This is a book in the expansive American tradition of long, well-researched historical works on political topics with broad appeal, written in an accessible style for a popular audience. David Nasaw has not previously worked on displaced persons, but he is the author of several big biographies, most recently of political patriarch Joseph P. Kennedy. If you are interested in displaced persons beca ... (read more)

Sheila Fitzpatrick reviews 'Traitors and Spies: Espionage and corruption in high places in Australia, 1901–50' by John Fahey

October 2020, no. 425 24 September 2020
Sheila Fitzpatrick reviews 'Traitors and Spies: Espionage and corruption in high places in Australia, 1901–50' by John Fahey
I am a great fan of archives, and so is John Fahey, a former officer of an Australian intelligence service (the Defence Signals Directorate) turned historian. His previous book, Australia’s First Spies (2018), covered the same time period (1901–50) but focused on the good guys (our spies) rather than the bad ones (their spies). His itemised list of Australian, British, and US archival files co ... (read more)

Sheila Fitzpatrick reviews 'The Ratline: Love, lies and justice on the trail of a Nazi fugitive' by Philippe Sands

June–July 2020, no. 422 26 May 2020
Sheila Fitzpatrick reviews 'The Ratline: Love, lies and justice on the trail of a Nazi fugitive' by Philippe Sands
Hunting Nazis is an almost guaranteed reading pleasure – the joy of the chase, plus the moral uplift of being on the side of virtue. I started Philippe Sands’s book with a sense both of anticipation and déjà vu. A respected British international human rights lawyer with the proven ability to tell a story, Sands should be giving us a superior version of a familiar product. Many readers will r ... (read more)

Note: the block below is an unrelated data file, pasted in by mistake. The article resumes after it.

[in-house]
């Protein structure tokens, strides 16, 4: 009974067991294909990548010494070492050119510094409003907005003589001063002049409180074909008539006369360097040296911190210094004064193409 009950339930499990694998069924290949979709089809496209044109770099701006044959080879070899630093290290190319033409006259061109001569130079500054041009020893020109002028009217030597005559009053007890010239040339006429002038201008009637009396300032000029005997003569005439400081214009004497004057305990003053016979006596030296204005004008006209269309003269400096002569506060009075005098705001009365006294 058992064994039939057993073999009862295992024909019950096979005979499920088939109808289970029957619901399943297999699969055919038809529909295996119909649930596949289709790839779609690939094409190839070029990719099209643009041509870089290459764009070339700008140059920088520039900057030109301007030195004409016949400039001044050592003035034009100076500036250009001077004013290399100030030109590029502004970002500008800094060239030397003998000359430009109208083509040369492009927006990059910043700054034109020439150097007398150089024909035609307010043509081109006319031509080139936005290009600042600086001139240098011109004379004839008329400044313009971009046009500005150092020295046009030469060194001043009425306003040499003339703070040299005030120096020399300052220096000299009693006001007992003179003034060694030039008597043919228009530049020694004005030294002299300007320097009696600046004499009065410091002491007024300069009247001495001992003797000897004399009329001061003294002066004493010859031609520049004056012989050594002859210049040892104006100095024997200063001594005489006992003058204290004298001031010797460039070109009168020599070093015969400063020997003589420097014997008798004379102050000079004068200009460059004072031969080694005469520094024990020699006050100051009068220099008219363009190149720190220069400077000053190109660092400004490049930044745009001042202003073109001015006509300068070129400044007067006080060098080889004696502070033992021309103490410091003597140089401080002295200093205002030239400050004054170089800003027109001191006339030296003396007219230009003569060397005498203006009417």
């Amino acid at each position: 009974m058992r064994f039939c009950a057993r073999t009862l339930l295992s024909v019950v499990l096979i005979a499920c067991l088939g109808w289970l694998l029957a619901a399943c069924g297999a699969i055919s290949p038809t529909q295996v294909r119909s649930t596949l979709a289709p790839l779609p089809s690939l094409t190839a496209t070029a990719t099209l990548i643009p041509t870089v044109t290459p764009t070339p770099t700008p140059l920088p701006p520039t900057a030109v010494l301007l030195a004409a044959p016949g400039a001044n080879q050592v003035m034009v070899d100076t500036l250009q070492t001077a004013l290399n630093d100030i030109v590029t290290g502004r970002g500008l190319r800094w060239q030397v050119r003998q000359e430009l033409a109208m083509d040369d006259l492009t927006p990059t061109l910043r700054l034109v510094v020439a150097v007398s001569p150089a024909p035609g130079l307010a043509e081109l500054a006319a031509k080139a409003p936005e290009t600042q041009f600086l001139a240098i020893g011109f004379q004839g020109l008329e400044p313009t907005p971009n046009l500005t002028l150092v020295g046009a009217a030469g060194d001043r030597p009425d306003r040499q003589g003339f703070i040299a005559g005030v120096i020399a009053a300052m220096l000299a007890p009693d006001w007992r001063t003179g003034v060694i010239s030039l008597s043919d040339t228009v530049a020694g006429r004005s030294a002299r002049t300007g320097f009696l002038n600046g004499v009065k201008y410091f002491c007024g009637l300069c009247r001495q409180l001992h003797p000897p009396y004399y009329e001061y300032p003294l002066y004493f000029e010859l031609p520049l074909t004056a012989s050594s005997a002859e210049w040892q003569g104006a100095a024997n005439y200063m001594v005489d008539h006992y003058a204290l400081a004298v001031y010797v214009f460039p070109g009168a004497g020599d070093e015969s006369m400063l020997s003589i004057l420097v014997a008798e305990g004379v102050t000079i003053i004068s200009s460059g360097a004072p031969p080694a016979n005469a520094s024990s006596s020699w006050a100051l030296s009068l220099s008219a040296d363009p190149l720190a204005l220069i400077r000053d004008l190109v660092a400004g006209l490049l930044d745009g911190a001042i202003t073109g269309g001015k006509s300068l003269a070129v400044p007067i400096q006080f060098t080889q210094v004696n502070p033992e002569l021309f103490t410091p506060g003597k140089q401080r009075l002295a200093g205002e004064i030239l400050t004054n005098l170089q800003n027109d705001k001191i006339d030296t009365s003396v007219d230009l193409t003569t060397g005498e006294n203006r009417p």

Sheila Fitzpatrick reviews 'Manual for Survival: A Chernobyl guide to the future' by Kate Brown

October 2019, no. 415 23 September 2019
Sheila Fitzpatrick reviews 'Manual for Survival: A Chernobyl guide to the future' by Kate Brown
This is a very disturbing book. It’s not just the Chernobyl story, but also Kate Brown’s broader story about the worldwide but inadequately studied impact on public health of lifetime exposure to ‘chronic doses of man-made radiation from medical procedures, nuclear reactors and their accidents, and atomic bombs and their fall-out’. But let’s take Chernobyl first. Cover-up is a big part ... (read more)

Ives Westlake Debussy (Australian String Quartet)

ABR Arts 09 September 2019
Ives Westlake Debussy (Australian String Quartet)
Nigel Westlake’s new quartet, Sacred Sky, commissioned by the Australian String Quartet, had its première before an enthusiastic audience at Sydney’s Recital Hall on 4 September 2019. Westlake wrote it in honour of his sister, the artist Kate Westlake, who died of pancreatic cancer in January 2018. He is not the first composer to write a quartet on a sibling’s death: Felix Mendelssohn did t ... (read more)

Sheila Fitzpatrick reviews 'The Kremlin Letters: Stalin’s wartime correspondence with Churchill and Roosevelt' edited by David Reynolds and Vladimir Pechatnov

April 2019, no. 410 25 March 2019
Sheila Fitzpatrick reviews 'The Kremlin Letters: Stalin’s wartime correspondence with Churchill and Roosevelt' edited by David Reynolds and Vladimir Pechatnov
Joseph Stalin wanted this wartime correspondence published, and one can see why: he comes off best. As the authors comment, ‘the transcript of the Big Three meetings demonstrates Stalin’s careful mastery of the issues and his superior skill as a diplomatist, regularly keeping his silence but then speaking out in a terse and timely manner at key moments’. He is the one with his eye on the bal ... (read more)